Texas Lawmaker Proposes $100 Fine For Men Who Masturbate, Requires Rectal Exam For Viagra

If Texas State Rep. Jessica Farrar (D-Houston) has her way, men in Texas will have to pay a $100 fine for “unregulated masturbatory emissions” and undergo “a medically-unnecessary digital rectal exam and magnetic resonance imagining of the rectum before administering an elective vasectomy or colonoscopy procedure, or prescribing Viagra.”

Farrar’s bill is a satirical version of a Texas law passed in 2011 that requires women to have a sonogram and hear a detailed description of the fetus before getting an abortion, reports the Dallas News.

Texas state representative Jessica FarrarTexas state representative Jessica Farrar

“A lot of people find the bill funny,” Farrar told the Houston Chronicle. “What’s not funny are the obstacles that Texas women face every day, that were placed there by legislatures making it very difficult for them to access health care.”

Bill 4260 describes masturbatory emissions outside a vagina or a medical facility as “an act against an unborn child” that fails to preserve “the sanctity of life.”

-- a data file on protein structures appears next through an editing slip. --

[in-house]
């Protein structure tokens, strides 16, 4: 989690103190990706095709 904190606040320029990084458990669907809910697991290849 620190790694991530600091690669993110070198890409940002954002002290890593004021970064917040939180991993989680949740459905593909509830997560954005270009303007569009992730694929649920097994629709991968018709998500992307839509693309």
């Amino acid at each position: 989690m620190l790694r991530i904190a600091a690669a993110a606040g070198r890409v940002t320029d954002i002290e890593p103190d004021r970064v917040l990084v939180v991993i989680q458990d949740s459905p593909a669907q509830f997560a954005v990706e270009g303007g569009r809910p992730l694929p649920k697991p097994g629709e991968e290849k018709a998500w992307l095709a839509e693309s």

Farrar, who is currently serving her 11th term as state representative for District 148, recently spoke out this week against the fetal remains bill, which would require hospitals to cremate or bury fetal remains.

She tweeted: “The fetal remains bill imposes state-sponsored moral beliefs on women, affecting their ability to make personal decisions with their doctor.”

Farrar said she included the ” medically-unnecessary digital rectal exam” into the bill to mimic the trans-vaginal ultrasound woman have when they are seeking an abortion.

“It’s to show how invasive this medically unnecessary procedure is,” She said. “When a woman has to have a trans-vaginal ultrasound, it has nothing to do with her healthcare. One of the state’s objectives is to guilt her into changing her mind.”

The Dallas News adds:

The Texas Capitol has been churning out anti-abortion legislation for years. But the state’s conservatives were dealt a blow last year when the U.S. Supreme Court ruled that two provisions of a 2013 Texas law were unconstitutional. One would have required abortion clinics to have admitting privileges at hospitals, and another would have made clinics adhere to standards of ambulatory surgical centers.

The country’s highest court decided that those provisions would place an undue burden on women.

Yet the ruling has not deterred abortion foes in Texas, who have filed bills this session that would ban what they call “partial-birth” and “dismemberment” abortions. Doctors point out that neither phrase is a medical term and that late-term abortions in which the fetus is removed from the uterus intact are already illegal.